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What to use to fix leaking tank?

Discussion in 'Bling and Appearance' started by mattb, Nov 11, 2006.

  1. My tank started leaking tonight. It is ever so slow - a small drop every 10 seconds. It had some sort of putty placed over it, which was accidently scraped off when I moved the tank. I have no idea what to use, but I'd like a similar substance I can pick up cheap tomorrow from a Hardware. Can anybody recommend what to use? Can I apply it straight over the tank as it is, sitting in place and with the leak constantly happening?

  2. Super Cheap and Repco have petrol tank repair stuff.

    Selleys have a product called "knead it". It is a putty that comes in various forms for different applications and may be suitable for petrol tanks. It sets in about 5 minutes and can be found in the adhesives isle at Bunnings.
  3. Loctite make a fuel tank and radiator repair putty. Any good spares shop will carry it. Can be used on a hole that is leaking fuel, but on a bike, you have teh luxury of taking the tank off to work on it. Then you can look at your options re sealing teatments for teh tank.
    I'd fix your tank properly, given teh bike's age, another tank will be a lottery.

    Regards, Andrew.
  4. I've use the locktitte product. It's very good. You might find that, as I did that there is not actually a single hole or weakness, but a whole field of them, hidden by the paint. Sand off all the finish with wet&Dry paper. Poke out all of the holes, or weak spots, and probe around the area to find pitting. make them real holes to make sure that you don't miss any damaged areas. clean it up again, then apply the putty. the holes will help provide a good "key" not that it is really needes. Make sure there are 3 mm or so thickness over the damaged area, smooth, and work quickly. You've got maybe 5 minutes until it goes too hard to work, then sand back to smooth with wet&dry It's hard stuff to sand, so try to get your hand worked coat as near to smooth and true to te finished shape as you can. Wait the recomended curing time, then prime and paint. This product works real well. Don't forget to rinse your tank out well to remove any rust chips or putty fragments which enter. It's not a bad idea to put an in-line fuel filter in at this point to catch anything you can't get out. One good thing about ethanol in petrol has, is that ethanol will mix with any water in your tank and effectively dry out any that pools in the bottom parts that are below your petrol outlet.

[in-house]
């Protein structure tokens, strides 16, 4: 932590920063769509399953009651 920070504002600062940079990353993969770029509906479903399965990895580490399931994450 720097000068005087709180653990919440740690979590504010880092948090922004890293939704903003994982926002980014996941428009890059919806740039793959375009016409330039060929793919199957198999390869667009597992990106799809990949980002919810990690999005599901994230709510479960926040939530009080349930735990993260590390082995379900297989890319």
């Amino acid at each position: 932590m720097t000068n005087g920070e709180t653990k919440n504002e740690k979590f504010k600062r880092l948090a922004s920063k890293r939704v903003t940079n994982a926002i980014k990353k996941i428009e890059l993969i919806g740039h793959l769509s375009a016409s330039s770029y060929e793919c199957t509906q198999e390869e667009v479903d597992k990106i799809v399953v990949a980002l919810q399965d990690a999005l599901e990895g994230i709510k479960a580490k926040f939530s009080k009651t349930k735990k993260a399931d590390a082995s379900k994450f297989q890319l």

5. Quicksteel. It's an epoxy based 2 part putty. No need to empty the tank, just take it off and tip it so the hole's at the top. Put some Quicksteel over the top of the hole and let it dry. Job's done in no time and paint over if desired. Best stuff in the world, get it from Repco, Supercheap etc.. :)

    You could also just put a fibreglass patch on. It'll work as well as anything (and probably give the best finish) if you keep glass and resin in the shed. :)